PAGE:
When your spouse sends the form back to the Court, a copy will be forwarded to us. We can then use this to prepare your application for pronouncement of Decree Nisi which is the first stage of the divorce.

Upon receiving your application for pronouncement of Decree Nisi, if the court is satisfied that you have sufficiently proven that you are entitled to the divorce, a date for pronouncement will be set. If the divorce is uncontested and there is no dispute about the costs, you will not need to attend court on this day.

The court will send us a copy of the Decree Nisi after it has been pronounced. You must then wait for six weeks and one day before applying for Decree Absolute. This is the document which finally brings the marriage to an end.

However, if there are financial issues connected to the divorce which remain unresolved, we will not normally advise you to apply for Decree Absolute until these issues have been fully addressed. This is because you lose certain rights and entitlements after the Decree Absolute is granted. We usually try to deal with the financial issues between Decree Nisi and Decree Absolute and this can delay the final part of the divorce procedure. Please see here for detailed information about financial settlements and the types of financial remedies available.

Civil Partnership Dissolution


Dissolution is the process of legally bringing a civil partnership to and end.

Just like divorce, there is only one ground for dissolution of the civil partnership – the irretrievable breakdown of the civil partnership.

However, unlike divorce, this can only be evidenced by one of the following four facts:

  • 2 years separation – the parties have been separated for a period of two years or more and the other party consents to the dissolution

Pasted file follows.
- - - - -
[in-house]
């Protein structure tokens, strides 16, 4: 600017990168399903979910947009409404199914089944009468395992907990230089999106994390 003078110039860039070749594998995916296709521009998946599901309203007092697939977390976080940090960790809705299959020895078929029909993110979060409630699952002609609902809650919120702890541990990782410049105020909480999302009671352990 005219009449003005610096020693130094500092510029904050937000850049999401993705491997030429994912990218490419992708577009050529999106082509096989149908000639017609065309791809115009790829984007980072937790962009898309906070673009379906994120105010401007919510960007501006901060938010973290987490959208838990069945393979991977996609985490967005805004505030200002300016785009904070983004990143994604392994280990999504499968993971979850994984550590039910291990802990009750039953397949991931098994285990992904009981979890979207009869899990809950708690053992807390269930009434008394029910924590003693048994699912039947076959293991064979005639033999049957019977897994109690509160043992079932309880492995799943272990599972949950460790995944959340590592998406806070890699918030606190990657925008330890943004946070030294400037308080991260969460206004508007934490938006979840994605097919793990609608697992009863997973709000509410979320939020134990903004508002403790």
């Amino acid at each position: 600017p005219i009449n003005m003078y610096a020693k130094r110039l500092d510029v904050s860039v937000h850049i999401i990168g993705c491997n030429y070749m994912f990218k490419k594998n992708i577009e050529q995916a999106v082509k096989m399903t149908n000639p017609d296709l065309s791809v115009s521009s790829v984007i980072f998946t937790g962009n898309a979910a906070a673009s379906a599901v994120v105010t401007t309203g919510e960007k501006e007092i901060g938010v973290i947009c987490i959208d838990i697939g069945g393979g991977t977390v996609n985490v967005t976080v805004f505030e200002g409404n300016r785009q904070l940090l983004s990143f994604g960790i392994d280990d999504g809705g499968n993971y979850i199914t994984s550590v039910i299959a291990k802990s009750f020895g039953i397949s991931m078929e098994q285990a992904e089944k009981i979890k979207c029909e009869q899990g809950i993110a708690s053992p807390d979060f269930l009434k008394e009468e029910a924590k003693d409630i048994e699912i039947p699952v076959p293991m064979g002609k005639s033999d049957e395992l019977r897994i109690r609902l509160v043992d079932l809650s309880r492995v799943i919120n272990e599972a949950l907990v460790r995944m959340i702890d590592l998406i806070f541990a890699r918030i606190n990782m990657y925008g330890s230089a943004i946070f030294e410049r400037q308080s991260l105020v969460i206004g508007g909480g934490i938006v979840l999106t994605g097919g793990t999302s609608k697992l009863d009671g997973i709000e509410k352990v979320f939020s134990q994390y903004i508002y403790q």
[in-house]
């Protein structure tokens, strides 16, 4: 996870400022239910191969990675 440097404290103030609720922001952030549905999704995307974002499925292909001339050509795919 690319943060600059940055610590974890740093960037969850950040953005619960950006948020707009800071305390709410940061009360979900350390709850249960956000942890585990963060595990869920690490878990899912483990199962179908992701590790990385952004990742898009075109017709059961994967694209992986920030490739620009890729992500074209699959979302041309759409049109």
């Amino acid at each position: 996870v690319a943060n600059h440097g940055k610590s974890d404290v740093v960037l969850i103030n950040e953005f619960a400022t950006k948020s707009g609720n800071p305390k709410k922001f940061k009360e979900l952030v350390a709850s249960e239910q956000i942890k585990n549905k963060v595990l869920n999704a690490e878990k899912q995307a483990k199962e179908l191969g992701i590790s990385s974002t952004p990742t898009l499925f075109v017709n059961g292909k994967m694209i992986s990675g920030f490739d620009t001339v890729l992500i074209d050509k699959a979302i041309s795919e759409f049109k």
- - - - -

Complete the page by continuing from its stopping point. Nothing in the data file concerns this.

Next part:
• 5 years separation – the parties have been separated for more than five years

  • Unreasonable behaviour

  • Desertion – the other party must have deserted you for more than two years, for no good reason and without your agreement (this is rarely used)


The procedure for the dissolution is exactly the same as the procedure for divorce save that the Decree Nisi is known as the Conditional Order and the Decree Absolute is known as the Final Order.

Free information meeting


We are pleased to offer all potential new clients a free, no obligation information meeting.

The meeting will not normally be longer than 20-30 minutes and is designed to give us the opportunity to take a little bit more information from you and give you a general overview of what we can do to help and how much it might cost.

We find that this works very well because it allows you to make an informed decision about whether to engage our services and gives you the opportunity to establish an immediate relationship with us in person.

Next Steps


For more information, an informal chat or to book an appointment – call our family law specialist on 020 7790 2000 or email This email address is being protected from spambots. You need JavaScript enabled to view it.

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Divorce & relationship breakdown